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04/23/2017

~ Poaching Bone-In Skin-On Real Chicken Breasts ~

IMG_8271Leftover shredded or chopped chicken.  It's an ingredient we all come across on a regular basis in a wide variety of recipes for appetizers, salads, sandwiches and casseroles -- I've even seen it called for in some throw-together soup and stew meals.  That said, I rarely use true "leftover" chicken to prepare any of them.  Here's why:  Most times, when I have leftover chicken, it's been seasoned and cooked to suit a specific recipe.  Nine out of ten times, the flavor profile doesn't align with the recipe du jour.  Example:  The grilled chicken breast rubbed with fajita seasoning leftover from dinner last night, is hardly going to taste great in my Sour-Cream-and-Dill-Dressed Chicken Chef Salad today.  The perfect solution:  poach chicken on an as-needed basis.  

IMG_8277I rarely poach a whole chicken because when I need chopped or shredded chicken, I typically only need two-three-four cups.  There's more.  I never poach boneless, skinless chicken breasts or thighs.  Here's why:  The flavor is in the skin and the bones.  When you remove either, the end result is too sad to talk about. "Rubber chicken" did not get it's nickname for any other reason than:  Back in the 1990's, we were informed by the food police to cut back on eggs and well-marbled red meat -- two of my favorite foods.  Poultry processors began mass-marketing boneless, skinless chicken breasts to the newly-enlightened sheeple.  Tasteless, boneless, skinless chicken breasts began replacing fat, juicy steaks on dinner tables in homes and restaurants everywhere.  This was America's boneless-skinless rubber-chicken-dinner era.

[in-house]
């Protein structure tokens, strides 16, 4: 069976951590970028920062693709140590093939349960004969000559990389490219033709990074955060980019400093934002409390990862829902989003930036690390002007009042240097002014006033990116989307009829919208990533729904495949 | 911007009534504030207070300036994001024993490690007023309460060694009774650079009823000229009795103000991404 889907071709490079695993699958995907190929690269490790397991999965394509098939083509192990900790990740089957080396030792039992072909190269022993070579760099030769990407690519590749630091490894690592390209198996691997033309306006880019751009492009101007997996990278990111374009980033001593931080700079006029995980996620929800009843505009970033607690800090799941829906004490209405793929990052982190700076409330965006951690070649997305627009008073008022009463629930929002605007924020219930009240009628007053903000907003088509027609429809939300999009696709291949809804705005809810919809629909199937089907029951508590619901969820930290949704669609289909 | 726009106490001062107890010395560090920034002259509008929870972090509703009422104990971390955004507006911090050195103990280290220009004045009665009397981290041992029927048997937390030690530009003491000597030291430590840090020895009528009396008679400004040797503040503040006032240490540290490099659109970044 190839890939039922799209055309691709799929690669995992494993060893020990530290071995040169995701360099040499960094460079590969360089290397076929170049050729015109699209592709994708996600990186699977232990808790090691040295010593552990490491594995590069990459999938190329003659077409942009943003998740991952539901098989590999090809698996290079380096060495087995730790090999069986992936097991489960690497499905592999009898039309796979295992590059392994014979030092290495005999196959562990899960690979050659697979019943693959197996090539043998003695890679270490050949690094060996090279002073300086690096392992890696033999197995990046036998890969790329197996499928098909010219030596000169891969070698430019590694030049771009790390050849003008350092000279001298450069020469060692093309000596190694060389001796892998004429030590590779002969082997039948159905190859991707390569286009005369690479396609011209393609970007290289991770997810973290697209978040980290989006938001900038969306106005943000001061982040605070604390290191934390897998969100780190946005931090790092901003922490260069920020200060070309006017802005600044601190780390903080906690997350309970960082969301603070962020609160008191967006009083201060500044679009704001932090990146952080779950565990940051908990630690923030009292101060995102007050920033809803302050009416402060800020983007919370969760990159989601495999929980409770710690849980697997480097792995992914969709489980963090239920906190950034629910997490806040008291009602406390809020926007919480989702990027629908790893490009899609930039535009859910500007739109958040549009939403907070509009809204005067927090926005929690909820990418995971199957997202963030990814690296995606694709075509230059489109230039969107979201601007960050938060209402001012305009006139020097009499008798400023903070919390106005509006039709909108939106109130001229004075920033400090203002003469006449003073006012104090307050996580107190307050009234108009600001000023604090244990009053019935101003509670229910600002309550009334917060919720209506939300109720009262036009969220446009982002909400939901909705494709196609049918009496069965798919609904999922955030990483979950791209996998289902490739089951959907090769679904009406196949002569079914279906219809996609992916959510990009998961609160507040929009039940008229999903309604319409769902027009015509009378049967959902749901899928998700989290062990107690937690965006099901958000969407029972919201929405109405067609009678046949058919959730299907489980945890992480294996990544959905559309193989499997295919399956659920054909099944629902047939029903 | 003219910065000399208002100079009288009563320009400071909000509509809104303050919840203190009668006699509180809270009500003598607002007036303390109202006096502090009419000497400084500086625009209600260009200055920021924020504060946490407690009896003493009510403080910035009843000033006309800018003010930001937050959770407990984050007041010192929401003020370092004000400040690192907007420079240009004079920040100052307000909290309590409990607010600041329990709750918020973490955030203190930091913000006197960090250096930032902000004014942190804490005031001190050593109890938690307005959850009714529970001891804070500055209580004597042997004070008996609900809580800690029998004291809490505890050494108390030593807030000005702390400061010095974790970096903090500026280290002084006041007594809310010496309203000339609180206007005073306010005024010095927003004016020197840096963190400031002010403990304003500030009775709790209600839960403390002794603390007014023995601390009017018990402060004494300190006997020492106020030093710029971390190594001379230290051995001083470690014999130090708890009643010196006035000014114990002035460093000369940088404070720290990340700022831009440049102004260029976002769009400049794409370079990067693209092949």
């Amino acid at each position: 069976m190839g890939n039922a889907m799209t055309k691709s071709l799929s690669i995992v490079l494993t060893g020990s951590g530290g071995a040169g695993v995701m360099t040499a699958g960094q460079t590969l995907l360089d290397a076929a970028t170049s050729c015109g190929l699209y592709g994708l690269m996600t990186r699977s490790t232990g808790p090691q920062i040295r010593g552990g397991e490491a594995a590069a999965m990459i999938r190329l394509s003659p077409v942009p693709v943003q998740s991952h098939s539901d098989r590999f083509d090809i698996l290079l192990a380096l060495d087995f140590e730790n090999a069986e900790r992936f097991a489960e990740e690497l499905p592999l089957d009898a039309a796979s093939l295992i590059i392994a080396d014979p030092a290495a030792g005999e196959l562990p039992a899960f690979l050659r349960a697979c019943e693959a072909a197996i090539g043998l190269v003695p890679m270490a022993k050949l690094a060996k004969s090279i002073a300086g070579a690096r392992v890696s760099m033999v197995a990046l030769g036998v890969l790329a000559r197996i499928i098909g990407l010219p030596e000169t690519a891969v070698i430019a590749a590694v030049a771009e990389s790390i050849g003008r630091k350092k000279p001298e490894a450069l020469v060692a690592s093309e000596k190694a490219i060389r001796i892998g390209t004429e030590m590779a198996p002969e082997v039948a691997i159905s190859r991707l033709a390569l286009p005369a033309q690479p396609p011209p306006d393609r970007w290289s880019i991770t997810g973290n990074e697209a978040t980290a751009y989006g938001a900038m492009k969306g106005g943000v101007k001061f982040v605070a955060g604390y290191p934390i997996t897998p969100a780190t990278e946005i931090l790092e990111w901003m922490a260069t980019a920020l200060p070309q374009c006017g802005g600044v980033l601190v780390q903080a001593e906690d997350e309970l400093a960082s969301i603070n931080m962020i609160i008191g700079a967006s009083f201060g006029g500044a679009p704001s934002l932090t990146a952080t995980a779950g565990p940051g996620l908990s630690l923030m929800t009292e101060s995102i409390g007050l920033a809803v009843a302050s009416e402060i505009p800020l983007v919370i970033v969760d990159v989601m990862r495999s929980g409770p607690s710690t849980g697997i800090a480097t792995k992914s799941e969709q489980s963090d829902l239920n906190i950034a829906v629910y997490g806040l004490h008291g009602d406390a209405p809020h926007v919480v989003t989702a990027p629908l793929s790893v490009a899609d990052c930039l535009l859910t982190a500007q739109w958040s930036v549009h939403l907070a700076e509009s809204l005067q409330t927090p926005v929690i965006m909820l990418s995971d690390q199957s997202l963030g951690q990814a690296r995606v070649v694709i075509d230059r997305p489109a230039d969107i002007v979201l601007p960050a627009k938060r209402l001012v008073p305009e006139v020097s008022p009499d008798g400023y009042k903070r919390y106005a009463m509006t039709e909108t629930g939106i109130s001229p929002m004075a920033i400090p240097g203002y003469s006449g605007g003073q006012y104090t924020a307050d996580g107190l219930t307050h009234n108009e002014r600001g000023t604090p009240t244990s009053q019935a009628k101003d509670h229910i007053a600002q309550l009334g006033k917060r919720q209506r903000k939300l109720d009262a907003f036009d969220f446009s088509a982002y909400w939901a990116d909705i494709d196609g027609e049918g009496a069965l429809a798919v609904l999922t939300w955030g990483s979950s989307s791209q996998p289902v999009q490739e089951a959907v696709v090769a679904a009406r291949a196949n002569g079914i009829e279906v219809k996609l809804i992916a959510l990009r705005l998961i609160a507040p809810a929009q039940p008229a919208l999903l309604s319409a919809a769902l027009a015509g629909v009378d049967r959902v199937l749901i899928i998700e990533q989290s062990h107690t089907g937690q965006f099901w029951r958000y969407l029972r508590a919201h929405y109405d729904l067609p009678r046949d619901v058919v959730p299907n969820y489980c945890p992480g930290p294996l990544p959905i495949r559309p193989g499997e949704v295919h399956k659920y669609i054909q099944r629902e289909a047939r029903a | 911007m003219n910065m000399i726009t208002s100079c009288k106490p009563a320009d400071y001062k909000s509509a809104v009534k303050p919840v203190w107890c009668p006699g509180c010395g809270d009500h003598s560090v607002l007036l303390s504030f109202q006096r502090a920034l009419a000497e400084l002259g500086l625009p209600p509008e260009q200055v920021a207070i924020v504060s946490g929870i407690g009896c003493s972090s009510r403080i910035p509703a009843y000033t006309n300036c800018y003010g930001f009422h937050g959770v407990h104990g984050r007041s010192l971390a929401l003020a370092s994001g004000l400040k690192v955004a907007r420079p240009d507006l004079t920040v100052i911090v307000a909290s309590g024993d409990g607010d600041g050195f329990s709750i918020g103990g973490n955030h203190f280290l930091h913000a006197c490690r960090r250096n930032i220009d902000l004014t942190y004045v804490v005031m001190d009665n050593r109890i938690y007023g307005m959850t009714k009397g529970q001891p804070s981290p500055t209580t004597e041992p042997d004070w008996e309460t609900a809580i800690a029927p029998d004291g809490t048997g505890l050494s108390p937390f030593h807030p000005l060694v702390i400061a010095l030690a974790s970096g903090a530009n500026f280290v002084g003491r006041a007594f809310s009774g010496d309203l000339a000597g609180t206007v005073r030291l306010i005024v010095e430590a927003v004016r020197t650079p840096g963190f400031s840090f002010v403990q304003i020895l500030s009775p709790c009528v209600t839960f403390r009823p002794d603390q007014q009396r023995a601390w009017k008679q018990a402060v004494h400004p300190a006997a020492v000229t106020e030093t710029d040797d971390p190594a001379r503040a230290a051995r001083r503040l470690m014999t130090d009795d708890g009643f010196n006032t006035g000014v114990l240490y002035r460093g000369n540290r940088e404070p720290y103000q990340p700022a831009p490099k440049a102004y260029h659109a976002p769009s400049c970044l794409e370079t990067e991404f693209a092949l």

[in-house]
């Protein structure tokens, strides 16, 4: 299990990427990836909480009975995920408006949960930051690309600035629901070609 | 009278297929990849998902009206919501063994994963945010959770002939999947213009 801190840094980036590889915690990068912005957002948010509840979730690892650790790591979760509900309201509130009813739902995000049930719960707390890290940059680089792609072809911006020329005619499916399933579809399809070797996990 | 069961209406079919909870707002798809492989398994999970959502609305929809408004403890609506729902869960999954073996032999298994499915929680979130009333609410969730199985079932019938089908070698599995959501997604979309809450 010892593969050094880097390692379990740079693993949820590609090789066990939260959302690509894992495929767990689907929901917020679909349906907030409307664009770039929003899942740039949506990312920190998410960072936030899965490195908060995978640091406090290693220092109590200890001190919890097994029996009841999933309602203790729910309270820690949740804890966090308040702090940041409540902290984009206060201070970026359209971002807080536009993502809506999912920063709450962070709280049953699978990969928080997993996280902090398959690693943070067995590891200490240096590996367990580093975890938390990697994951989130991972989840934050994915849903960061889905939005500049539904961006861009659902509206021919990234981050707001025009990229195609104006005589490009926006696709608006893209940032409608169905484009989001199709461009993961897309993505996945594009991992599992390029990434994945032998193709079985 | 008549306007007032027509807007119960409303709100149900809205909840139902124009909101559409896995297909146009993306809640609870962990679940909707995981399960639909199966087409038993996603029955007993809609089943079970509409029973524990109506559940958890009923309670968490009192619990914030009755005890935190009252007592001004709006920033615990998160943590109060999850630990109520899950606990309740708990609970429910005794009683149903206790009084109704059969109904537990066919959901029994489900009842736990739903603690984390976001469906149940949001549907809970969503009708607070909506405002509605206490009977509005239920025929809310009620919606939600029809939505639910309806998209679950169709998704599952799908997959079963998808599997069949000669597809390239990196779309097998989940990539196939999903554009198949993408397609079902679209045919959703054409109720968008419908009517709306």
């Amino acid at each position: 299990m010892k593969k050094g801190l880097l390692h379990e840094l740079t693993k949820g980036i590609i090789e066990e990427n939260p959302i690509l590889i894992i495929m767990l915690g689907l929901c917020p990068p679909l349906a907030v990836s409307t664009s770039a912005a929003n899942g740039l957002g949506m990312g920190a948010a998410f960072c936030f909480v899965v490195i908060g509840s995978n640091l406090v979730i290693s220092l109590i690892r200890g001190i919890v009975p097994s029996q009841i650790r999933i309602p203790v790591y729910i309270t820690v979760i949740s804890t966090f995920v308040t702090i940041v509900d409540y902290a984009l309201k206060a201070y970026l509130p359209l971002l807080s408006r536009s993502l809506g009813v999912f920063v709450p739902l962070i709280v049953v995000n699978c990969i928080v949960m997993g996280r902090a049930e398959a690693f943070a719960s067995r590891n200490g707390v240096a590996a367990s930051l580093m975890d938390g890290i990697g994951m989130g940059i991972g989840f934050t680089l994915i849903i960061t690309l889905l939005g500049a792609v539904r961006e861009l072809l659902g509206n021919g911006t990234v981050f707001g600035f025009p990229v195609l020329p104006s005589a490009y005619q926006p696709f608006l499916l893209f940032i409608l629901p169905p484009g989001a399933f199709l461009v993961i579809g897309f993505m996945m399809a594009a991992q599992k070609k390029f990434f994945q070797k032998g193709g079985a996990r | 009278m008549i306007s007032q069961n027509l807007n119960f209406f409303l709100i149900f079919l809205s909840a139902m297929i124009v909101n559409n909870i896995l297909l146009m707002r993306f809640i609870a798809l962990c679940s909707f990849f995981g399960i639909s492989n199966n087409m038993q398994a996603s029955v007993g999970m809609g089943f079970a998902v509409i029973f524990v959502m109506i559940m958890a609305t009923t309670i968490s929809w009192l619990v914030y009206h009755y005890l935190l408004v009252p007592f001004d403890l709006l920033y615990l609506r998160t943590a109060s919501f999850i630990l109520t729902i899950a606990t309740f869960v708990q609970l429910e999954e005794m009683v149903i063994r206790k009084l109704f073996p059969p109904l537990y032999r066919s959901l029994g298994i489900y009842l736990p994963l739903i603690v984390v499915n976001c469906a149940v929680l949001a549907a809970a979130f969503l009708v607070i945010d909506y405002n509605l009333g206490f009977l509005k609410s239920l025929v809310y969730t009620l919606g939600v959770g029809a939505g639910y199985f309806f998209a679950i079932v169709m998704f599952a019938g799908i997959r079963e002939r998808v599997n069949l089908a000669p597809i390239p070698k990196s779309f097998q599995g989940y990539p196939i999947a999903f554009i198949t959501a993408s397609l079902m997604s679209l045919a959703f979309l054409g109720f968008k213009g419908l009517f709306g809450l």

I did not buy into America's "rubber chicken" era -- I resisted.

IMG_8267Poaching vs. Roasting = Low Moist Heat vs. High Dry Heat.

IMG_8322"You can always judge the quality of a cook by their roast chicken."  ~ J. Child.  I roast chickens.  I have roasted many chickens in my life, and, I've been roasting chickens since before some of you were born. I've never served roasted chicken to a guest that didn't mention how moist and perfectly cooked it was and asks how I got it that way.  

Everyone and anyone who cooks has an opinion on roasting chicken, and, mine is quite basic: One 6-pound chicken, a 350° oven and 2 hours of the chicken's time.

6a0120a8551282970b019aff52d2b5970bTo learn everything I know about roasting an entire chicken, click here to read, This Woman's Way to Roast the Perfect Chicken + My Stressfree "Carving for Dummies" Methodology.  If it's roasted chicken breasts you prefer, My E-Z "Real" Roasted Chicken Breasts is another option: 2-4-6 large bone-in, skin-on chicken breasts, a 350° oven and 1 1/2 hours of the chicken's time. Both yield perfectly-cooked, moist and juicy, fork-tender chicken.

Poaching = 30-45 minutes.  Roasting = 1 1/2-2 hours.

The term "poach" is from the French verb "pocher" meaning to cook gently in water or seasoned liquid.  The liquid, called "court bouillon" or "short broth", is classically a mixture of water, an acid (such as lemon juice, wine, and/or vinegar or wine vinegar), aromatics (such as onion, celery and/or carrot), an herb or two (such as parsley, thyme and/or bay leaf), salt and peppercorns. That said, poaching chicken is a worldwide sport and the liquid should be seasoned accordingly. For example: When I'm poaching chicken for Asian fare, I use ginger, lemongrass and/or lime leaves, cilantro, soy sauce and/or fish sauce (in place of salt) and a cayenne chile pepper.